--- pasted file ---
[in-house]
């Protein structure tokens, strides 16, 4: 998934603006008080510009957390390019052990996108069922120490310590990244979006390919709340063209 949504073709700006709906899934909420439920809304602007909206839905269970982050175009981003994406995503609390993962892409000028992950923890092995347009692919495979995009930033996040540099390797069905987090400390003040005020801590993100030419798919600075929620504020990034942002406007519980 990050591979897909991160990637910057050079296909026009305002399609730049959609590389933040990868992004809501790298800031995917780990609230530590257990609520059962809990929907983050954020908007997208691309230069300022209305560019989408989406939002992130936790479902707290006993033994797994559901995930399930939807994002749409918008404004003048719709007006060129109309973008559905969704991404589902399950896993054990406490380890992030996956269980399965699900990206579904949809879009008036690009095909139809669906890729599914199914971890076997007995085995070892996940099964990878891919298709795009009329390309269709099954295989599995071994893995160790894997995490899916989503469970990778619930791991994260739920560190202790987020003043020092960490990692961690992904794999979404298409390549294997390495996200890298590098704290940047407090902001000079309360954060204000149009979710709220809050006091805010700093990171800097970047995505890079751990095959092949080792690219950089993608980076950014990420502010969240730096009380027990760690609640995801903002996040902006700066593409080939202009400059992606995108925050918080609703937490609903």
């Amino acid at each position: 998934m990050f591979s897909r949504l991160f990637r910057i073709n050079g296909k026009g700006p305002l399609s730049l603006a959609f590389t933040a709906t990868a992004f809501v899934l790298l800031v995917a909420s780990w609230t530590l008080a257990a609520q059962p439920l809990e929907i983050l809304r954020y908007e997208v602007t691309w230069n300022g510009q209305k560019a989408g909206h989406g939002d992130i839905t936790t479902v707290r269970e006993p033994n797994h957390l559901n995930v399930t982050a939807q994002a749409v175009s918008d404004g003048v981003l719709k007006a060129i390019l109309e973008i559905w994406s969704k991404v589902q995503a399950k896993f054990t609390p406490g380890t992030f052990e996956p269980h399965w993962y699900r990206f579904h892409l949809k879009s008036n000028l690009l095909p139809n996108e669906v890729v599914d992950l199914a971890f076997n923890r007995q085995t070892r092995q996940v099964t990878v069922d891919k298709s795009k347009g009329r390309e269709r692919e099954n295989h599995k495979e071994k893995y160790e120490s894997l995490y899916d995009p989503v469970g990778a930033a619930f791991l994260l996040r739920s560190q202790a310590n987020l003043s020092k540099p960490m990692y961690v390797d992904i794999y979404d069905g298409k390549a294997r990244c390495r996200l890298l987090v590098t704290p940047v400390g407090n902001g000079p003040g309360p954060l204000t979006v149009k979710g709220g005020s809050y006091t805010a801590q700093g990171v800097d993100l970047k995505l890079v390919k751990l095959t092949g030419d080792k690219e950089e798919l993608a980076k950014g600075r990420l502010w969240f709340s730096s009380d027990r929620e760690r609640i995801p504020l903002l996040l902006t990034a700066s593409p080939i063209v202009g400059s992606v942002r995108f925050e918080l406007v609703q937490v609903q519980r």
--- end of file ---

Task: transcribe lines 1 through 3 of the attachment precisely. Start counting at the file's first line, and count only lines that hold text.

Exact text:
[in-house]
């Protein structure tokens, strides 16, 4: 998934603006008080510009957390390019052990996108069922120490310590990244979006390919709340063209 949504073709700006709906899934909420439920809304602007909206839905269970982050175009981003994406995503609390993962892409000028992950923890092995347009692919495979995009930033996040540099390797069905987090400390003040005020801590993100030419798919600075929620504020990034942002406007519980 990050591979897909991160990637910057050079296909026009305002399609730049959609590389933040990868992004809501790298800031995917780990609230530590257990609520059962809990929907983050954020908007997208691309230069300022209305560019989408989406939002992130936790479902707290006993033994797994559901995930399930939807994002749409918008404004003048719709007006060129109309973008559905969704991404589902399950896993054990406490380890992030996956269980399965699900990206579904949809879009008036690009095909139809669906890729599914199914971890076997007995085995070892996940099964990878891919298709795009009329390309269709099954295989599995071994893995160790894997995490899916989503469970990778619930791991994260739920560190202790987020003043020092960490990692961690992904794999979404298409390549294997390495996200890298590098704290940047407090902001000079309360954060204000149009979710709220809050006091805010700093990171800097970047995505890079751990095959092949080792690219950089993608980076950014990420502010969240730096009380027990760690609640995801903002996040902006700066593409080939202009400059992606995108925050918080609703937490609903």
């Amino acid at each position: 998934m990050f591979s897909r949504l991160f990637r910057i073709n050079g296909k026009g700006p305002l399609s730049l603006a959609f590389t933040a709906t990868a992004f809501v899934l790298l800031v995917a909420s780990w609230t530590l008080a257990a609520q059962p439920l809990e929907i983050l809304r954020y908007e997208v602007t691309w230069n300022g510009q209305k560019a989408g909206h989406g939002d992130i839905t936790t479902v707290r269970e006993p033994n797994h957390l559901n995930v399930t982050a939807q994002a749409v175009s918008d404004g003048v981003l719709k007006a060129i390019l109309e973008i559905w994406s969704k991404v589902q995503a399950k896993f054990t609390p406490g380890t992030f052990e996956p269980h399965w993962y699900r990206f579904h892409l949809k879009s008036n000028l690009l095909p139809n996108e669906v890729v599914d992950l199914a971890f076997n923890r007995q085995t070892r092995q996940v099964t990878v069922d891919k298709s795009k347009g009329r390309e269709r692919e099954n295989h599995k495979e071994k893995y160790e120490s894997l995490y899916d995009p989503v469970g990778a930033a619930f791991l994260l996040r739920s560190q202790a310590n987020l003043s020092k540099p960490m990692y961690v390797d992904i794999y979404d069905g298409k390549a294997r990244c390495r996200l890298l987090v590098t704290p940047v400390g407090n902001g000079p003040g309360p954060l204000t979006v149009k979710g709220g005020s809050y006091t805010a801590q700093g990171v800097d993100l970047k995505l890079v390919k751990l095959t092949g030419d080792k690219e950089e798919l993608a980076k950014g600075r990420l502010w969240f709340s730096s009380d027990r929620e760690r609640i995801p504020l903002l996040l902006t990034a700066s593409p080939i063209v202009g400059s992606v942002r995108f925050e918080l406007v609703q937490v609903q519980r």